UX designers must collaborate with automotive design teams to understand safety systems and how to present these to the driver, for example:
- Lane assist–changing lanes and alerting drivers when they’re straying
- Environmental sensors–telling drivers when they’re too close to other cars and objects
- Speed warnings
- Seatbelt notifications
Designers must also consider which user interactions promote safety and in which situations. For example, voice commands might be the best option while driving, or the driver can use a swipe gesture to change displays without taking their eyes off the road.
5. Driving Assistance
Advanced driver assistance systems (ADAS) are standard in most high-end vehicles nowadays, but simplified versions are slowly making their way into midrange and budget cars. These systems can perform simple tasks, like alerting you when you drift out of your lane to full autopilot–as we see with the Tesla range–complete with multiple sensors and cameras.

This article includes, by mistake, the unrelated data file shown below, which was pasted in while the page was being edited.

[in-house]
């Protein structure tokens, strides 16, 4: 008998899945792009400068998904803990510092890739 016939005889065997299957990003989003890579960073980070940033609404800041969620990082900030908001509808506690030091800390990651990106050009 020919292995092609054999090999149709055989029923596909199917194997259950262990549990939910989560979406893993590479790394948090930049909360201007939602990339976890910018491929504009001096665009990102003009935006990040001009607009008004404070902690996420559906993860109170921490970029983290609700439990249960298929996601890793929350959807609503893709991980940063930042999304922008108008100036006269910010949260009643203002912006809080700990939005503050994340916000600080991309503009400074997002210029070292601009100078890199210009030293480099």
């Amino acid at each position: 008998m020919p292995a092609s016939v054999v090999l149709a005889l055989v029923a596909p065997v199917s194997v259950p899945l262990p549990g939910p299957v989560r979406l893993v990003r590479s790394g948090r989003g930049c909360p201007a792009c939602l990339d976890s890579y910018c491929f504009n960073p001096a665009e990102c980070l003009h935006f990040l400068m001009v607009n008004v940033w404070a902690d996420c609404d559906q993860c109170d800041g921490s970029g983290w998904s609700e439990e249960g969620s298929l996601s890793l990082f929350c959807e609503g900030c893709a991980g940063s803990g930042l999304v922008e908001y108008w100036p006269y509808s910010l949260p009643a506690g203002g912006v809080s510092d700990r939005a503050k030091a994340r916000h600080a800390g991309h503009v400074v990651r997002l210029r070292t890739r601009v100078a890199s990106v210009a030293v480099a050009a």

Paul Schouten, a UX Designer at TomTom, points out, “All these sensors create a lot of contextual data! What can we possibly do with all this data?”
A Telsa can drive itself with all this data, but what if the driver has control and the vehicle’s systems detect a potential accident? While engineers focus on developing AI systems that avert accidents, UX designers must decide how they interact with the driver safely.
To do this successfully, designers must have a deep understanding of the Human-Machine Interface (HMI) and how interaction design impacts the driving experience and safety.
6. Designing From Scratch